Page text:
2. Quantify asset values as accurately as possible because this will help you justify your budget.
    3. Finally, capture traffic patterns and baselines so that you can build an accurate picture of what constitutes “normal.” You’ll need this foundation to spot anomalies that could signal a potential incident.
  • Connect, communicate & collaborate

    Meet with executive leadership, share your analysis of the current security posture of the company, review industry trends, key areas of concern, and your recommendations. Set expectations on what the IR team will do, along with what other companies are doing, as well as what to expect in terms of communications, metrics, and contributions. Find out the best way to work with the legal, HR, and procurement teams to fast track requests during essential incident response procedures.

Become friends with your CFO. It’s the best advice I’ve heard here so far.

  • Direct & document actions, deliver regular updates

    Answer these questions for each team member:

    • What am I doing?
    • When am I doing it?
    • Why am I doing it?

    The incident response team members - especially those who are outside of IT - will need ample instruction, guidance, and direction on their roles and responsibilities. Write this down and review it individually and as a team. The time you spend doing this before a major incident will be worth the investment later on when crisis hits. Everyone involved, especially the executive team, will appreciate receiving regular updates, so negotiate a frequency that works for everyone and stick to it.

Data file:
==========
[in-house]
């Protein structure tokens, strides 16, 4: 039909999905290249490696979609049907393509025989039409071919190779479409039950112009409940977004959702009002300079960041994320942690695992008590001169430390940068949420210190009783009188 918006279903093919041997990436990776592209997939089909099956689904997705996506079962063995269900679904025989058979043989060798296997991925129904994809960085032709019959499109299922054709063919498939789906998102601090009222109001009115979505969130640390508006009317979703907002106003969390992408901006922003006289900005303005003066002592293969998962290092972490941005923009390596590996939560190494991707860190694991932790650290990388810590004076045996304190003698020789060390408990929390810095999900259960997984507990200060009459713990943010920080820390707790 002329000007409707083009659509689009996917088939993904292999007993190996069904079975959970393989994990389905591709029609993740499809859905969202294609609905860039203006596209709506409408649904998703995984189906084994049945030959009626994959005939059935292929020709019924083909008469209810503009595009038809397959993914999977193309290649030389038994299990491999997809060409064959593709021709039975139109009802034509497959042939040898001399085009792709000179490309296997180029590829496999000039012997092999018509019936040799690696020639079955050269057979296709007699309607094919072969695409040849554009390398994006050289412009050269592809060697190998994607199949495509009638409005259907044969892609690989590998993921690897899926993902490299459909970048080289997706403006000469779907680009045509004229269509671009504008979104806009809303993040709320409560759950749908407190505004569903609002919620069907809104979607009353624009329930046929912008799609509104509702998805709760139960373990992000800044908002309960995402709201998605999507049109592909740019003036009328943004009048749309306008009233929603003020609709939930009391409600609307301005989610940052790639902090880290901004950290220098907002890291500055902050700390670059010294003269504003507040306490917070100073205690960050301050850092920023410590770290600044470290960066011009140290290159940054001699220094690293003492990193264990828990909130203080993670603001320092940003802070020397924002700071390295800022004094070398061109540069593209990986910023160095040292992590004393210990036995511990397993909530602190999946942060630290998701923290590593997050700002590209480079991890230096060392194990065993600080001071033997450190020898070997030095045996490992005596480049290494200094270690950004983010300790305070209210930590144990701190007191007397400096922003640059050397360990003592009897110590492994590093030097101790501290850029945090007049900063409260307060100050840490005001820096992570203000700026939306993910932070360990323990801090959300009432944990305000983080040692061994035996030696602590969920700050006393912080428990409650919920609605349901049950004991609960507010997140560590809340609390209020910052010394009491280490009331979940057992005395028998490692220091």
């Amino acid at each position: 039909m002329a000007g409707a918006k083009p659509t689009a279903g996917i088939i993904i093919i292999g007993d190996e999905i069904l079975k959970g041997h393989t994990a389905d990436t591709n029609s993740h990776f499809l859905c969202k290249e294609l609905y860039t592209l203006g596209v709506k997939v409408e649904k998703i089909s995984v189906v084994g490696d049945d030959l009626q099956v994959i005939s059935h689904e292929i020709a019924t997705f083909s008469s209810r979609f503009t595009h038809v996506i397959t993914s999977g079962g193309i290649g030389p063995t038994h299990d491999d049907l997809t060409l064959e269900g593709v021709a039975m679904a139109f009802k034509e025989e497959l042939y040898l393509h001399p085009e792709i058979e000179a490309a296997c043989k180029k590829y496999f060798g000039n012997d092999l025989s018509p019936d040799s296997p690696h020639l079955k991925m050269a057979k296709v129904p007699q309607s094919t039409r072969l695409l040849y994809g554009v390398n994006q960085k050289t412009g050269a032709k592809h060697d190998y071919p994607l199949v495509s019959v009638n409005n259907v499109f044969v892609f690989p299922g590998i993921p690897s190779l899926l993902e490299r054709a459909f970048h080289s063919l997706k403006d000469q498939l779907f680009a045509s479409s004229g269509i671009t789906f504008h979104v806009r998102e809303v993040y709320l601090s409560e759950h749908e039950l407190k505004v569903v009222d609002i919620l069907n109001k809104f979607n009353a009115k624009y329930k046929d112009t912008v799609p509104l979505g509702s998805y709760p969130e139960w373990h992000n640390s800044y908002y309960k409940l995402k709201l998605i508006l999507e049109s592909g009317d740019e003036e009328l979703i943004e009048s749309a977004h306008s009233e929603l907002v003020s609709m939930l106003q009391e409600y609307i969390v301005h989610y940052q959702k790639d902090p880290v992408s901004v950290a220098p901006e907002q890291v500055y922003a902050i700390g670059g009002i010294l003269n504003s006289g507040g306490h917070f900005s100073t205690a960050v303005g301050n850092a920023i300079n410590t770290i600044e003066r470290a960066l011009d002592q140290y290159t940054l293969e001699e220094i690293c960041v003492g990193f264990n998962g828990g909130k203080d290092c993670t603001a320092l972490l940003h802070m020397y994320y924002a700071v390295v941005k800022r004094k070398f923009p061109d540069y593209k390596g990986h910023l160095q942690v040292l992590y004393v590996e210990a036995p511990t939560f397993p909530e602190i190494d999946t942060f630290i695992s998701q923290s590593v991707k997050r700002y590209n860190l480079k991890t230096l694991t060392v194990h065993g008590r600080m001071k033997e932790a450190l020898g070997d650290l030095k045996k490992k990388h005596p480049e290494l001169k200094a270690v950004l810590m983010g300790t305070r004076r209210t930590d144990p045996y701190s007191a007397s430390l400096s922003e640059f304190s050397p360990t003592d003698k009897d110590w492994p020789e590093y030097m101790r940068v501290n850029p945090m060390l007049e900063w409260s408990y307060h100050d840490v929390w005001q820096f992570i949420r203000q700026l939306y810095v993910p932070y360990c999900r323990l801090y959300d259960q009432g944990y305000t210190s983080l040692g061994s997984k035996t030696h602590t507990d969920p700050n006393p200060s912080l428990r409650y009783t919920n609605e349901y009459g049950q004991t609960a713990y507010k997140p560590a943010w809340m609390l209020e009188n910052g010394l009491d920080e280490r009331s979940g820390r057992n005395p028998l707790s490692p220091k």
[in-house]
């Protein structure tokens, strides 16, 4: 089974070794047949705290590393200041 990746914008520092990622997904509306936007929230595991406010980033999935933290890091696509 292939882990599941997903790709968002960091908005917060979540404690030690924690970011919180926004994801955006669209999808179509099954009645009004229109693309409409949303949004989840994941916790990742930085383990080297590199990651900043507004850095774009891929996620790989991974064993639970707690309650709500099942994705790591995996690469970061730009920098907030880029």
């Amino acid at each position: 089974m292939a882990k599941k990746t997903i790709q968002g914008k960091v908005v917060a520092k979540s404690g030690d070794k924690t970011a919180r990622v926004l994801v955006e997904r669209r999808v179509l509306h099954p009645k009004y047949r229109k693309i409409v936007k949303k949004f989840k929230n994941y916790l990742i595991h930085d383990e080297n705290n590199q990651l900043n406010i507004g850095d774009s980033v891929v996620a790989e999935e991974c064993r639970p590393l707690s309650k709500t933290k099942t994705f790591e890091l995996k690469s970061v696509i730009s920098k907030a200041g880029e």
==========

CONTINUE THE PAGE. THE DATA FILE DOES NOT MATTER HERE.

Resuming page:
Incident Response Process Methodology: The OODA Loop

It’s not unusual to see a lot of InfoSec warriors use military terms or phrases to describe what we do. Things like DMZ and “command and control” are obvious examples, but one of the best that I’ve seen for incident response is the OODA Loop. Developed by US Air Force military strategist John Boyd, the OODA loop stands for Observe, Orient, Decide, and Act.

Imagine you’re a pilot in a dogfight. You need a tool to determine the best way to act as quickly as possible when you’re under attack. It’s a useful analogy when applied to an incident response process.

Incident response: Observe, Orient, Decide, Act

Putting the OODA Loop into Your Incident Response Process

Cycle
Tools & Tactics
Questions To Ask
Key Takeaways
Cycle:

Observe: Use security monitoring to identify anomalous behavior that may require investigation.

Tools & Tactics:

Log Analysis; SIEM Alerts; IDS Alerts; Traffic Analysis; Netflow Tools; Vulnerability Analysis; Application Performance Monitoring

Questions To Ask:
  • What’s normal activity on my network?
  • How can I capture and categorize events or user activity that aren’t normal?
  • And that require my attention now? How can I fine-tune my security monitoring infrastructure?